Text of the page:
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Mongoose captured in Nawiliwili renews concerns of Kaua‘i spread

LIHU‘E — A live mongoose was caught at Nawiliwili Harbor last week, renewing concerns over the possibility that the invasive species could spread to Kaua‘i.

Dockworkers first reported spotting a mongoose at the harbor on April 28. On May 1, state Department of Transportation employees corroborated the sighting after spotting a mongoose chasing a chicken through one of the harbor’s car lots.

Between May 1 and May 5, the Kaua‘i Invasive Species Committee and state Department of Health’s Vector Control Branch deployed 43 traps surrounding the harbor, one of which captured the mongoose on Friday morning.

KISC has since handed the mongoose over to the U.S. Department of Agriculture’s Wildlife Services for analysis.

A carnivorous mammal, mongooses pose a serious threat to many of Hawai‘i’s native endangered and threatened species, including plants, birds and honu. In particular, the eggs and hatchlings of ground-nesting seabirds and waterbirds, as well as those of
endangered sea turtles, make for easy targets for the mongoose.

“Imagine how much time, energy and money we’re putting into protecting endangered and threatened species,” said Shaya Honarvar, a biologist and director of the Pacific Cooperative Studies Unit at the University of Hawai‘i at Manoa. “And all it takes is one mongoose to come in and eat or destroy the nest.”

Native to India, mongooses were first introduced to Hawai‘i Island in 1883 via Jamaica in an unscientific attempt to control rats in sugarcane fields. The plan infamously failed, as mongooses are active during the day and sleep at night, whereas rats are nocturnal.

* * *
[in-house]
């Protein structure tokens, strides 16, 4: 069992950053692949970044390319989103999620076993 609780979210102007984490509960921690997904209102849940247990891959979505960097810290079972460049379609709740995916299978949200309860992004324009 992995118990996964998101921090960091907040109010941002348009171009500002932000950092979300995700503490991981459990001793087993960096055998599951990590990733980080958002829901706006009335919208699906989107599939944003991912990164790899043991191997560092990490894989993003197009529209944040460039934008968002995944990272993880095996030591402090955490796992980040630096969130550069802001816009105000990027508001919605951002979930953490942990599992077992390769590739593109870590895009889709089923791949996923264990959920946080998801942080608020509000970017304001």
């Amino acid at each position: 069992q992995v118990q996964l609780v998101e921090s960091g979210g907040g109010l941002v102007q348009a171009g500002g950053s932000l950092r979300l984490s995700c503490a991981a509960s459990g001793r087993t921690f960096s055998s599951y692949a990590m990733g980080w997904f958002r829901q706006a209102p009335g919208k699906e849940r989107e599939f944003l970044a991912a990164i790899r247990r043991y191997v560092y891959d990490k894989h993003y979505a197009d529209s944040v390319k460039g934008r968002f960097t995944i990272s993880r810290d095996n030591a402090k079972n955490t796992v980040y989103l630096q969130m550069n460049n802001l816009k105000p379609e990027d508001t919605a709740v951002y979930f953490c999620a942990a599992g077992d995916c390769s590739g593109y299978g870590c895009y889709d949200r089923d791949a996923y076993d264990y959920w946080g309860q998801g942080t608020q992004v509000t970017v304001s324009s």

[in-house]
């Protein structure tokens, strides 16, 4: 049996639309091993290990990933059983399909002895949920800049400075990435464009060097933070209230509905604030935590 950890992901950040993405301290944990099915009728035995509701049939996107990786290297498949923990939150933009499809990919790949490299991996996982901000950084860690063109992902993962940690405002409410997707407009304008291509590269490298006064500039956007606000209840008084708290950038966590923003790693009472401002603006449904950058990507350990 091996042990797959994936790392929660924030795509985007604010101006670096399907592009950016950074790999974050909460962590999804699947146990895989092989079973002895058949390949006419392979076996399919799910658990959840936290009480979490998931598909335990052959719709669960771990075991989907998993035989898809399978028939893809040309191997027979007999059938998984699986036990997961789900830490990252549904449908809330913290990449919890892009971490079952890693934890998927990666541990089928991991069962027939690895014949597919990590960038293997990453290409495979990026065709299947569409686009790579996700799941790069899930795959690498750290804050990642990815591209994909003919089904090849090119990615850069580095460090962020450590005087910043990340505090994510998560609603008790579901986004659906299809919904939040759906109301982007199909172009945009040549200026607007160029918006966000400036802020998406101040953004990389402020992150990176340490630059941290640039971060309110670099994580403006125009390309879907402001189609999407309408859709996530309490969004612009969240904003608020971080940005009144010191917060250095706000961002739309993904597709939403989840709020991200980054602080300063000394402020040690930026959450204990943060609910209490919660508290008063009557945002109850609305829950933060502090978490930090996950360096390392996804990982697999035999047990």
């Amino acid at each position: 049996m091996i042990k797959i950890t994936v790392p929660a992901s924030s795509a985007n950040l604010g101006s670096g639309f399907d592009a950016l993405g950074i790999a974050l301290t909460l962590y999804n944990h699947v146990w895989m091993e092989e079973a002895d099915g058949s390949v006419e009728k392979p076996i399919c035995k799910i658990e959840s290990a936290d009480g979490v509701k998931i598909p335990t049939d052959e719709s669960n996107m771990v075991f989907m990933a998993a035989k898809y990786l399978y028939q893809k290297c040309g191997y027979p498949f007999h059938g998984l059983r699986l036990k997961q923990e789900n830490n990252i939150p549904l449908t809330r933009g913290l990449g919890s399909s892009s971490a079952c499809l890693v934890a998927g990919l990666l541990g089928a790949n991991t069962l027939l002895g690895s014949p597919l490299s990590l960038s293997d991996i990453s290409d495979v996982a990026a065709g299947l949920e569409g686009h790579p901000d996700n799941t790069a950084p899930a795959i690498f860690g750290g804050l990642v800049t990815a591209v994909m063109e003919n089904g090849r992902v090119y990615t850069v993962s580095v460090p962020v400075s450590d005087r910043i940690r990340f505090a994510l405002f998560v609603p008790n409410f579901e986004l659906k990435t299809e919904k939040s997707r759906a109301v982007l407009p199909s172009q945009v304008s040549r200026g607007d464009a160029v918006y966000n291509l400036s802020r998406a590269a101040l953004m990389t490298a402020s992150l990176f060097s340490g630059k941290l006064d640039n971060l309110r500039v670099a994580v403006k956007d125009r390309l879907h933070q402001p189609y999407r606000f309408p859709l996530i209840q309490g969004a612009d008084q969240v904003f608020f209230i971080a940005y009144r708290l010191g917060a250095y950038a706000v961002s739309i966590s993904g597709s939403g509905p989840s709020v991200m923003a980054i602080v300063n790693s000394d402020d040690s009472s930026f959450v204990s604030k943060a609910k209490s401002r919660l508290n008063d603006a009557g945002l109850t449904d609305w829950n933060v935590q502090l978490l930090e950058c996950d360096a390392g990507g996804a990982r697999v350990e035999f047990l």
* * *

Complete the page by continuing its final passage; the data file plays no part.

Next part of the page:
“It was a really poor decision,” said Daniel Rubinoff, plant and environmental protection sciences professor at the University of Hawai‘i at Manoa. “It was disastrous.”

Mongooses were subsequently introduced to Maui, Moloka‘i and O‘ahu, where stable populations still exist today.

And while no mongoose population has ever been found on Kaua‘i, several sightings have occurred in recent years.

In 2021, a mongoose was captured at Nawiliwili Harbor. In 2016, one was trapped in the cargo area at Lihu‘e Airport. And in 2012, two mongooses were trapped in separate incidents — one at Nawiliwili Harbor and another near a resort in Lihu‘e.

“They are excellent hitchhikers,” said KISC manager Tiffany Keanini. “They come from cargo from infested areas on other islands, whether that cargo is coming in the harbor or if that’s coming in as air cargo.”

Although mongoose populations have yet to form on Kaua‘i, experts say their widespread prevalence on neighboring islands means continued vigilance is necessary to keep them from establishing a permanent Kaua‘i colony.

“If we start to hear regular mongoose sightings away from ports, then we’d have a problem,” Rubinoff said. “But I think it’s unrealistic to expect them to never pop up on Kaua‘i.”

The state Department of Agriculture urges residents to report suspected invasive species to the state’s toll-free pest hotline at 808-643-7378.


Jackson Healy, reporter, can be reached at 808-647-4966 or
Source: The Garden Island

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